Stress Reduction Tips
Everybody gets stressed out sometimes, but when you’re living with a chronic illness, that emotional stress can seep into your physical symptoms. Rheumatoid arthritis is a pervasive disorder that can be difficult to control, and worry can complicate things even more. Learn how anxiety might be aggravating your RA, why you should track it, and what you can do to get rid of it.
How Worry and Anxiety Affects other RA Symptoms
A recent Dutch study examined 80 rheumatoid arthritis patients over the course of 6 months to determine how daily stress and worry might contribute to flare-ups and general RA discomfort. Measuring some key stress hormones and molecules responsible for rheumatoid arthritis pain (namely, cortisol and cytokines), researchers tracked the relationship between stress levels and physical symptoms.
According to the study, worrying greatly impacts physical wellbeing. Not only did patients report more fatigue as their level of daily stress increased, but the more they worried, the more pain and inflammation they experienced over the following weeks, too. One hypothesis suggests that emotional turmoil is responsible for the spike in physical discomfort, while another points to the fact that worry might distract patients from their pain prevention plan.
Steps to Reduce Worry and Improve Comfort
Although there seems to be a connection between worry and pain, it’s difficult to pinpoint the precise chain of events that lead from a stressful morning to afternoon agony. The best avenue to greater comfort and a better quality of life is to reduce all forms of stress with helpful methods like:
Cognitive behavioral therapy. Also known as CBT, this guided therapy is a wonderful way to retrain the way you think about pain, and in turn, how you experience your pain. CBT relies on the strong connection between your mind and body, which makes it an ideal avenue to address the connection between psychological cause (worry) and physical effect (pain and fatigue).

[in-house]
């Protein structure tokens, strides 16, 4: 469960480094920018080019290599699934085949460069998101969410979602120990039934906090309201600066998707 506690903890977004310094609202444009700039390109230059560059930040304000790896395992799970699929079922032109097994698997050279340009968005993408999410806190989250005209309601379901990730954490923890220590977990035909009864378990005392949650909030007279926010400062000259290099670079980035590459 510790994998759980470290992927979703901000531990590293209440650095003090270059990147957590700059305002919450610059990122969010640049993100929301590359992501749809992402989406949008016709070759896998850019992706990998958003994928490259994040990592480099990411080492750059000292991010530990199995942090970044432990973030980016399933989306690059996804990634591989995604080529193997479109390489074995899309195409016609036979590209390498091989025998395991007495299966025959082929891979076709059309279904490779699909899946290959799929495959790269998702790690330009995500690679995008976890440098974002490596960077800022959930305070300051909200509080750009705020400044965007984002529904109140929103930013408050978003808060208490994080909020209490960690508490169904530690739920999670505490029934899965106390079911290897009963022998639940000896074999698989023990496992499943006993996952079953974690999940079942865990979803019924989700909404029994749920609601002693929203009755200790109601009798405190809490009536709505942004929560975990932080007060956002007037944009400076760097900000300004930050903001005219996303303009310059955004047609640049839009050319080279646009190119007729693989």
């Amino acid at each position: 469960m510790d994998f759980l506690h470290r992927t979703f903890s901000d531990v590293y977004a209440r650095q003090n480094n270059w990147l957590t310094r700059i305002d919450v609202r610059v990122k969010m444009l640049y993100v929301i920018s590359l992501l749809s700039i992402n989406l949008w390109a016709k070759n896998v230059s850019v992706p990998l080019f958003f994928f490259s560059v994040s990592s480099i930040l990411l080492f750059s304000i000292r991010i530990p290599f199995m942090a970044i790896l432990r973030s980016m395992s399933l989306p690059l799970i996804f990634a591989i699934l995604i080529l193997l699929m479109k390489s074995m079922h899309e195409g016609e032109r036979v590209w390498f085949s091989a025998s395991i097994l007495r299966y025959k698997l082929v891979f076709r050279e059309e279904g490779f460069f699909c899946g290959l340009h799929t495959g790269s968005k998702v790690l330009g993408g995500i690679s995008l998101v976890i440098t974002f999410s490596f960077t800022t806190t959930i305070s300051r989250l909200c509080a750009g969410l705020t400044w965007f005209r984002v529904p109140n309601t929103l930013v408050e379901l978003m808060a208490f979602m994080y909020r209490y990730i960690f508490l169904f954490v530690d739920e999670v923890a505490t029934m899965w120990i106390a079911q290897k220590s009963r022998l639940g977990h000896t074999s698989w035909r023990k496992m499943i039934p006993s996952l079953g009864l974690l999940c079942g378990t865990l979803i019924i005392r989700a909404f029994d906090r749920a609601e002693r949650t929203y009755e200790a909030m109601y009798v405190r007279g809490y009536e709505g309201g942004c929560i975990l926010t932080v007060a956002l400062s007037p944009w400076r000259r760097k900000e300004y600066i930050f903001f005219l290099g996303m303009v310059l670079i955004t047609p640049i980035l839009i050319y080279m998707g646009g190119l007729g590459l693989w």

Relaxation techniques. Guided meditation, progressive muscle relaxation, and massage therapy are effective ways to redirect your focus and stimulate positive energy. Talk to your doctor about joining a class or working with a specialist to learn how to physically relax your muscles and mind. Once you can incorporate your chosen therapies into daily life, you will develop more control over your symptoms.
Learning to be mindful. When you live in the present moment with all your senses, you can free your mind from worry and anxiety. The idea isn’t necessarily to distract, but rather notice the things outside of yourself and enjoy their presence. For instance, choose a symbol or sound, and completely tune your eyes or ears to that target for the next few minutes.
Get clarity. When you set out clear goals according to your own values and desires, you stand a much better chance of staying happy and motivated because you know where you’re heading. Use a journal to track how you feel and what you want to accomplish, but go easy on yourself and keep goals small. Remember that your disease is personal; don’t let others dictate what makes you comfortable, happy or fulfilled.
When you suffer from rheumatoid arthritis, you can expect challenging days. On the other hand, a positive outlook can counteract the fatigue and pain that can creep up, so instead of simply treating your physical symptoms, turn some of your attention to your mental and emotional wellbeing each and every day.